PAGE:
Mary Seacole - whats the truth?

Discussion in 'Military History and Militaria' started by pandaplodder, Jan 11, 2018.

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  1. Just watched a series recorded on one of the Sky channels called "the British", tbh it did seem a bit revisionist, maybe it was celebs on camera spouting off bits of information as if they knew it to be true.

    One puzzlement was a scene depicting Mary Seacole in the heat of battle, for those who haven't seen it, the actual scene showed a young black woman (think Scary Spice) wearing a Soldiers red tunic (think Gary Moore - out in the fields) literally manhandling falling casualties. Now bearing in mind the Crimea War happened in Victorian times no self-respecting woman of any standing would be wearing men's clothing, so we can assume the scene in question was artistic licence, all made up, it never happened.

    So what is the true story?

    One story says she followed "her boys" from Jamaica (whichever regiment that was) when more accurate accounts have her running a business in Panama.

    Seacole when she arrived in Crimea by all accounts set up a hotel made out of corrugated tin, it didn't have any rooms to rent but sold hot meals and liquor so it wasn't a really a hotel, furthermore, it only served Officers who could pay, Seacole wasn't interested in OR's. Time and time again there are mentions of convalescing officers but very sketchy accounts and these try to dress up the clientele as convalescing from wounds.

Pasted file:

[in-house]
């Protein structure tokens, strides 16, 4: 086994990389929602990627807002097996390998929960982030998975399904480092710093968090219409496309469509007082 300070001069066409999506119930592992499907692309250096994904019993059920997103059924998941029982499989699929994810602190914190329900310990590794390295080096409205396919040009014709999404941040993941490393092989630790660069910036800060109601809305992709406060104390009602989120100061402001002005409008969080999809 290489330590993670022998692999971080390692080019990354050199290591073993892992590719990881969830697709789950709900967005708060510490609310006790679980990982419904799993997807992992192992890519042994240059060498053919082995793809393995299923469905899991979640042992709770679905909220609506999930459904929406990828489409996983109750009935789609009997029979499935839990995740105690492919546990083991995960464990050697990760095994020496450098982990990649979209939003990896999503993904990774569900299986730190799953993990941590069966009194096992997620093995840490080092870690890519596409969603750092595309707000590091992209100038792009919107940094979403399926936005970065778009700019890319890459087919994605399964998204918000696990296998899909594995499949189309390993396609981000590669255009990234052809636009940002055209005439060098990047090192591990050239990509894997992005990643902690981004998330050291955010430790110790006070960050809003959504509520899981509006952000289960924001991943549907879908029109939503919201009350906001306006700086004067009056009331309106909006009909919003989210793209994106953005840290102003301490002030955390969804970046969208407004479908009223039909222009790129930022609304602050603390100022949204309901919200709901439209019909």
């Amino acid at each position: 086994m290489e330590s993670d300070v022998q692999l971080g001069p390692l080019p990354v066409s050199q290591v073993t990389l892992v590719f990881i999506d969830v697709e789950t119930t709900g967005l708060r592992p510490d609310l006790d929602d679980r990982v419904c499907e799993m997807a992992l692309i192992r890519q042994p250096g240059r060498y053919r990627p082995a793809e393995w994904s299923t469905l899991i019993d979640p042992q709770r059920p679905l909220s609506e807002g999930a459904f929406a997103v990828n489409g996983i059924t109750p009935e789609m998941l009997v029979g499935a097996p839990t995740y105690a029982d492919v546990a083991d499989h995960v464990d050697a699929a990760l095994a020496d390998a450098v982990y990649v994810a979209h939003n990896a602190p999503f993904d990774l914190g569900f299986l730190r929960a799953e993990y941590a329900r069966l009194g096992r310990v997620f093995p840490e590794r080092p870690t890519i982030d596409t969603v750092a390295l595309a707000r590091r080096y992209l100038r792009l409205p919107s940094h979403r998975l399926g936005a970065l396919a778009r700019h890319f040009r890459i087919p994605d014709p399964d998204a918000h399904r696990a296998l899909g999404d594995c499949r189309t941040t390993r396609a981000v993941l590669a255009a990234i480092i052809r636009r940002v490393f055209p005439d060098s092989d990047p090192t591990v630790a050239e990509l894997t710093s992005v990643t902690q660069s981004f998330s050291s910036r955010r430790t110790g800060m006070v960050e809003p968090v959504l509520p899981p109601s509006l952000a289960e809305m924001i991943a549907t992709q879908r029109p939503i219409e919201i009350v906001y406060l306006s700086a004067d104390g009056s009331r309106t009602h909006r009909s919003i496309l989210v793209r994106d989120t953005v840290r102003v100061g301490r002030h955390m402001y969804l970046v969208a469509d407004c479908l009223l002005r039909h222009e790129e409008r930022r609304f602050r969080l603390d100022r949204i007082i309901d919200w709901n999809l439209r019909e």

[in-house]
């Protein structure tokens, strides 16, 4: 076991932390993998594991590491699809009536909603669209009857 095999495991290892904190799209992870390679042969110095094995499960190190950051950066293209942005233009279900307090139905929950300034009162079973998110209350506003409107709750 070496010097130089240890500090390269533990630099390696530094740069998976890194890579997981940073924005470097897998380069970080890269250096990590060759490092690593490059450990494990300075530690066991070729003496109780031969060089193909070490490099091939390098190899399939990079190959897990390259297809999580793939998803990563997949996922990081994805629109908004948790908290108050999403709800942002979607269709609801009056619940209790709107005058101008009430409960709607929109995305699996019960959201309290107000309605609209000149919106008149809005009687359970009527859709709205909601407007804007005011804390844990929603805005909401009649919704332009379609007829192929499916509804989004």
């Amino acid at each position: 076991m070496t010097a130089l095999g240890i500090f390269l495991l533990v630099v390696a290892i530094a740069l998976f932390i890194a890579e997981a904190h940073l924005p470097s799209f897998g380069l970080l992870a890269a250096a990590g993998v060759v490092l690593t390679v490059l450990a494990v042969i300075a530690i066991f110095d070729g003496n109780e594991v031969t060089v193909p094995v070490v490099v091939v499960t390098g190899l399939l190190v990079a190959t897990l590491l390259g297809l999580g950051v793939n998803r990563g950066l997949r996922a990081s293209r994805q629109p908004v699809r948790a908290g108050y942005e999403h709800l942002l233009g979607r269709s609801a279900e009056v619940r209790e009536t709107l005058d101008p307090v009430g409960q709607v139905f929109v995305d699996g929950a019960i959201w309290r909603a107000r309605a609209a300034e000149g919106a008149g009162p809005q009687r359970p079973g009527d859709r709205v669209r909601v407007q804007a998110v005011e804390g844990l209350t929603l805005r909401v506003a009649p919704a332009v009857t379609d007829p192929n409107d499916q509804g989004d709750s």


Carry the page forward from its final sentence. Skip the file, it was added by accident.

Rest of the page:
So most accounts based on records say she was a sutler, out there to run a business and make a profit, there are only tenuous mentions to any nursing, in fact, Seacole is alleged to only have visited the battlefield twice. In her own words she helped a dying Russian soldier whose face was badly smashed by removing teeth so he could breathe, however, she claimed he smiled at her in gratitude.

    It was very much the fashion in those times for spectators to view battles, for instance, rich people turned up in their carriages to watch the Battle of Bull Run during the American Civil War and very nearly were overrun by Confederate Forces when the Union Army broke and fled. The Crimea was no different and most major battles had civilian spectators, ideal opportunity for Seacole to sell refreshments and make a tidy sum! After a battle, it was still common for the battlefield to be the haunt of scavengers and corpse robbers, this is only a few decades after Waterloo (think Waterloo teeth).

    So Seacole was a businesswoman, one who actually failed, but I wouldn't call her a nurse. Left-wing politics and revisionism need it's heroes and heroines no matter how much the truth is diluted and altered.
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  2. Catching the fallen - looting them before they hit the ground?
    And Waterloo - a source of supply for men and horse bones for bone china although not harvested as fresh as the teeth.
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  3. Professor Lynn McDonald, at the University of Guelph in Canada and Director of the Collected Works of Florence Nightingale says this: